August 19, 2005


Bush, blacks and the GOP (Harry Jackson, August 19, 2005, Washington Times)

Monday, July 25 was a watershed moment for me. I met with the president of the United States in a small meeting with other leading African-American community activists and religious leaders. The efforts listed below will have a strong appeal to the "New Black Church" that is emerging in America. [...]

First, Medicare drug benefit: The president mentioned the Medicare drug prescription benefit which will help 42 million Americans. This kind of practical action sits well with concerned black leaders because their constituents are disproportionately affected by the inequities in the health care system. Recent polls have shown that the black community has become skeptical of the president's social security reform. I am convinced that part of this concern has been anchored in the fear of change and awareness that the health care is a pressing need for those at or above the poverty line.

Second, corporate funds for faith based groups: The president announced a White House summit which will be held in March of 2006 to discuss removing barriers which prevent faith-based organizations from receiving corporate and foundations funds. This summit has the potential of allowing the black community's most adept social entrepreneurs access to income streams that can multiply their effectiveness in the community.

Third, compassionate work in Africa: The president's ideas about Africa are very refreshing. In the past, blacks have had the distinct impression that any crisis in Europe had weight. Africa's dilemmas, however, was never deemed urgent enough to address. Mr. Bush and Secretary of State Condoleezza Rice are changing that perception...

...but the first was a quota hire.

Seeking black votes: Emphasizing values, GOP renews efforts to reach out position (Carl P. Leubsdorf, 8/19/05,

For more than a generation, Republican leaders have talked of cutting the overwhelming Democratic support among black voters. Now, under new chairman Ken Mehlman, they're trying again.

He hopes to expand on the modest 2004 increase in President Bush's black support, which stemmed in part from the values-based appeal that also solidified the backing of white religious conservatives.

In Ohio, where a gay marriage ban was on the ballot, exit polls show his share of black voters nearly doubled.

Since becoming chairman in January, Mehlman has made a major effort to reach out to African-Americans. He has repudiated the GOP's "Southern strategy" of a generation ago, spoken to major national black organizations, held a series of town meetings with black Republicans and enlisted the 16,000 black team leaders in Bush's re-election campaign.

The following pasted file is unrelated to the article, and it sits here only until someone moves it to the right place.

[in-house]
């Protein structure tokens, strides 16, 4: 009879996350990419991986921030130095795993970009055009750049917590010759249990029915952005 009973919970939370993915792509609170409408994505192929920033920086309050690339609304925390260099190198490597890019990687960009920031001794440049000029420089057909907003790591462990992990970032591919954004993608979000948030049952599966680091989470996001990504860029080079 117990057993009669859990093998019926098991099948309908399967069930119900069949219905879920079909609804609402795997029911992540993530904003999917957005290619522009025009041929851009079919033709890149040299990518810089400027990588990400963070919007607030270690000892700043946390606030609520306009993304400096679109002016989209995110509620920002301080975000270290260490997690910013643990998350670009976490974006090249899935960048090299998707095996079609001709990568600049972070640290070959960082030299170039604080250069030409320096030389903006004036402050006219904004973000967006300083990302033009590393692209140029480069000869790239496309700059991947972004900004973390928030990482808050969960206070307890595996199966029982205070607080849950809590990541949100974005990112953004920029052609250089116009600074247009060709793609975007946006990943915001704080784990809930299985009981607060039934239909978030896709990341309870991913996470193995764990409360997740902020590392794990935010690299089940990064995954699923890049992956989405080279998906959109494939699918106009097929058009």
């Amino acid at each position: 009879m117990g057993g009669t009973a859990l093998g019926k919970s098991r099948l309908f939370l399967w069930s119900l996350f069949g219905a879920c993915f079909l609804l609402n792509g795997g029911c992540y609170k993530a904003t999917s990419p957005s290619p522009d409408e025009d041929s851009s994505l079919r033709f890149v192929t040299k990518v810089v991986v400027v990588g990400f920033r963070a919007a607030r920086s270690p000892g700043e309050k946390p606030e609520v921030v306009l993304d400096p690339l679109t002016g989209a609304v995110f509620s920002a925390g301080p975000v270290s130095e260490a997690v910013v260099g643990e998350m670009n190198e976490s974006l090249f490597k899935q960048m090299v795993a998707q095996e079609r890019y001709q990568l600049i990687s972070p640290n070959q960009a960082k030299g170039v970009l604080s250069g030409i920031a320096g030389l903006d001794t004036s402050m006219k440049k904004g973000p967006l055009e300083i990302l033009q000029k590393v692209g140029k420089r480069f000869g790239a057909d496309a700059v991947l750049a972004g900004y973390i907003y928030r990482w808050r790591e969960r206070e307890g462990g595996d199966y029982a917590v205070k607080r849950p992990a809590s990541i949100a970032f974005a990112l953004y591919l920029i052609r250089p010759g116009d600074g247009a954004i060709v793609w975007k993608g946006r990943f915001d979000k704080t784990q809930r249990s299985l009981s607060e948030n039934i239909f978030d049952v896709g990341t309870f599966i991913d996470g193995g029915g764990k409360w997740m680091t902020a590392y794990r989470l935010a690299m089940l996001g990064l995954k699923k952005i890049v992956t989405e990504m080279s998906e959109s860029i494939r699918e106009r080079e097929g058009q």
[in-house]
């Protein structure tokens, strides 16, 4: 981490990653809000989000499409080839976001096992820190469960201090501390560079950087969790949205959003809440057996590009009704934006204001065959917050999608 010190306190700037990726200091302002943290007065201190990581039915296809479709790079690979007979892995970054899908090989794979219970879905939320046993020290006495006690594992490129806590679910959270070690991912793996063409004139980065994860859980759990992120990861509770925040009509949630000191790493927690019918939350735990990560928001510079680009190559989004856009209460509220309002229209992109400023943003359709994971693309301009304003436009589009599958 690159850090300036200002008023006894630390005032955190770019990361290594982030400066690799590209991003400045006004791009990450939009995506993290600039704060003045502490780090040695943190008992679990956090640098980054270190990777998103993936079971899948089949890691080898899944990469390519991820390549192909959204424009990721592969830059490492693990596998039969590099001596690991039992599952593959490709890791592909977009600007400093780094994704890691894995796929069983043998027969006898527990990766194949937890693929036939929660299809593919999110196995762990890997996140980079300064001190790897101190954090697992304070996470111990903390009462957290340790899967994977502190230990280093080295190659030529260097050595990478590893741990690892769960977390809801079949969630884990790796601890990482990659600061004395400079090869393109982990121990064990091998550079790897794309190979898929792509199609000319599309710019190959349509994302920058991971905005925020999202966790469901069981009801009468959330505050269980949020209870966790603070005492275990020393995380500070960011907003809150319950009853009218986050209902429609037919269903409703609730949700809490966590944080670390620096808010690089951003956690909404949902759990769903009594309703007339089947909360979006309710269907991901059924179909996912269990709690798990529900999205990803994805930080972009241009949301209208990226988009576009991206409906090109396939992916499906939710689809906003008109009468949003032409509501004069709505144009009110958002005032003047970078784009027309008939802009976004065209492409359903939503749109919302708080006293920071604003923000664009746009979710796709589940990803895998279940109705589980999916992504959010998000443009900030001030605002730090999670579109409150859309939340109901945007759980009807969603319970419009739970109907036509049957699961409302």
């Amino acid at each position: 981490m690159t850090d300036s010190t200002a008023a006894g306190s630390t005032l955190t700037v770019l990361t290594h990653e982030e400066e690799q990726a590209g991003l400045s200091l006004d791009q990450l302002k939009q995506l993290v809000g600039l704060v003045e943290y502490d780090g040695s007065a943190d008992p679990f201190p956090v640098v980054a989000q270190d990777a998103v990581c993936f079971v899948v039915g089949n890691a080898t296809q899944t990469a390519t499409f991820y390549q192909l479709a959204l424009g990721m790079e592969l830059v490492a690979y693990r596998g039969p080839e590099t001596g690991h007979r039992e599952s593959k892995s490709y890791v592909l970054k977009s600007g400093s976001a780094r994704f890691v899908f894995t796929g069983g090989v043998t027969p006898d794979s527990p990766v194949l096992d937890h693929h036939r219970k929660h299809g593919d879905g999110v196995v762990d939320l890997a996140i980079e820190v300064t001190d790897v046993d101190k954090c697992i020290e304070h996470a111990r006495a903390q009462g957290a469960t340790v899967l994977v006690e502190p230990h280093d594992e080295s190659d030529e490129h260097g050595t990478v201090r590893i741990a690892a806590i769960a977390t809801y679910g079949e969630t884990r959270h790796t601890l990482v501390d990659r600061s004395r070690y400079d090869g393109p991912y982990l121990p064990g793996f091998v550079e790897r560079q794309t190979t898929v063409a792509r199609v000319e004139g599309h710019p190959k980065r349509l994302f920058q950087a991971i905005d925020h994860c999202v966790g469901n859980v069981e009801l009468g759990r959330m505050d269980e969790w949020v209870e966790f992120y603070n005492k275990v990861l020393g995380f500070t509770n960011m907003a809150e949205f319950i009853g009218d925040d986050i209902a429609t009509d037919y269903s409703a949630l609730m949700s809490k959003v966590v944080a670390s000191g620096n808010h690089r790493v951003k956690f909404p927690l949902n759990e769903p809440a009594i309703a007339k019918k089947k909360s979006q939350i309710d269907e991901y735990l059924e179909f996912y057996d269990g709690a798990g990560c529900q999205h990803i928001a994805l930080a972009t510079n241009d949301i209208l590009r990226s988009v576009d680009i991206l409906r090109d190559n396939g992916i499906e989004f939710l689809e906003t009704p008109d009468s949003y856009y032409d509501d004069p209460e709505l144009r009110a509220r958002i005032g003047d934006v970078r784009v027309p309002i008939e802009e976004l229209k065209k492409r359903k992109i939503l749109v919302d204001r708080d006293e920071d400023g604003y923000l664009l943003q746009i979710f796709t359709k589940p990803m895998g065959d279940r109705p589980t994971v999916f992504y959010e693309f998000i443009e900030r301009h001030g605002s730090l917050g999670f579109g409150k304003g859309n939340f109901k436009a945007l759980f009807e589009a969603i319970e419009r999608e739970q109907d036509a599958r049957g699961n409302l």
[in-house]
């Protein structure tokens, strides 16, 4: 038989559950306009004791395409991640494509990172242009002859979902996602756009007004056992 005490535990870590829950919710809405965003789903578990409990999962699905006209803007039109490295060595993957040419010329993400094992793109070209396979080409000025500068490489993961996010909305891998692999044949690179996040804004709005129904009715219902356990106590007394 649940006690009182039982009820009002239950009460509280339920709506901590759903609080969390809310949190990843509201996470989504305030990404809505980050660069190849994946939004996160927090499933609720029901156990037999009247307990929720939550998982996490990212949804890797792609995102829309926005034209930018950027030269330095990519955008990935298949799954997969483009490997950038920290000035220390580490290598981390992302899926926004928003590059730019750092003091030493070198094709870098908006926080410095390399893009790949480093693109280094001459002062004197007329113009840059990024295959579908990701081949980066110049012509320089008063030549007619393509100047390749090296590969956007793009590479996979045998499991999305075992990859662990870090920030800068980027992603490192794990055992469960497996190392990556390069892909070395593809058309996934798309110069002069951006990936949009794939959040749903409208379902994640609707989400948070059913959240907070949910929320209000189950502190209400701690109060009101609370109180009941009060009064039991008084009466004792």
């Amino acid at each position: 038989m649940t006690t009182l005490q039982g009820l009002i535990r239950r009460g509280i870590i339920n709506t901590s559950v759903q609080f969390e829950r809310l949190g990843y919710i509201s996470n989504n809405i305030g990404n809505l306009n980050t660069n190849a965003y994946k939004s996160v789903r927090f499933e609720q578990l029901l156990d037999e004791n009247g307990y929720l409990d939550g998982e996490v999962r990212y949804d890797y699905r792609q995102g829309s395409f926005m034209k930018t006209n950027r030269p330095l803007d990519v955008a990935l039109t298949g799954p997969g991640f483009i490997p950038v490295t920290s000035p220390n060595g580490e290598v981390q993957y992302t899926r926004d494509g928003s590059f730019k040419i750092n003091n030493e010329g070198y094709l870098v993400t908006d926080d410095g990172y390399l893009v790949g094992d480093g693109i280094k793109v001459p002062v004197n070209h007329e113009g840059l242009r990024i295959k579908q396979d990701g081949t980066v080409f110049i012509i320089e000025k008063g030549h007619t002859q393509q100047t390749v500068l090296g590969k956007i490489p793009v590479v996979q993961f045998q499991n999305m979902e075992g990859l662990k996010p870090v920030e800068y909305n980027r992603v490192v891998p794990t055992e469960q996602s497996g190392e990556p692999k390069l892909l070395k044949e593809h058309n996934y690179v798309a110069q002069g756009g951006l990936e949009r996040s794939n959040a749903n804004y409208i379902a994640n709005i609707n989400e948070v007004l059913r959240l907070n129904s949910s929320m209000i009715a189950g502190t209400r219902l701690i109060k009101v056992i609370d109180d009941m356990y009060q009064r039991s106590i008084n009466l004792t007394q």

Next year, Republicans may field black candidates for top offices in five Northern states, including several religious conservatives who contrast sharply with traditionally liberal black Democratic candidates.

Two main issues attract black voters, the GOP chairman said: "a belief that faith ought to have a place in public life" and that "we offer policies that are the path to opportunity."

African-American-owned firms increase (Jim Hopkins, 8/17/05, USA TODAY)
Cherie Ransom struggled to find work after Bethlehem Steel went bust in 2001, zapping her accounting job near Buffalo during the recession.

Ransom moved home to Virginia, but full-time permanent jobs were elusive, and some employers said she was overqualified. Ransom started a bookkeeping service from her Virginia Beach home, focusing on small-business customers.

Now, Ransom, 35, says she has enough work to consider hiring her first employee. "I was so busy last year, it was crazy," she says.

Her business is one of about 375,000 started by African-Americans from 1997 to 2002, new Census data show. That was surprising growth, given that African-Americans trailed Asians and Hispanics five years before, the last time the Census tracked the numbers.

The 45% jump in black-owned firms, to 1.2 million, was the highest growth rate among the largest minority groups, the Census says.

Posted by Orrin Judd at August 19, 2005 6:22 AM

Clinton was a wannabe, from the moment he walked on stage on Arsenio.

Posted by: jim hamlen at August 19, 2005 9:58 PM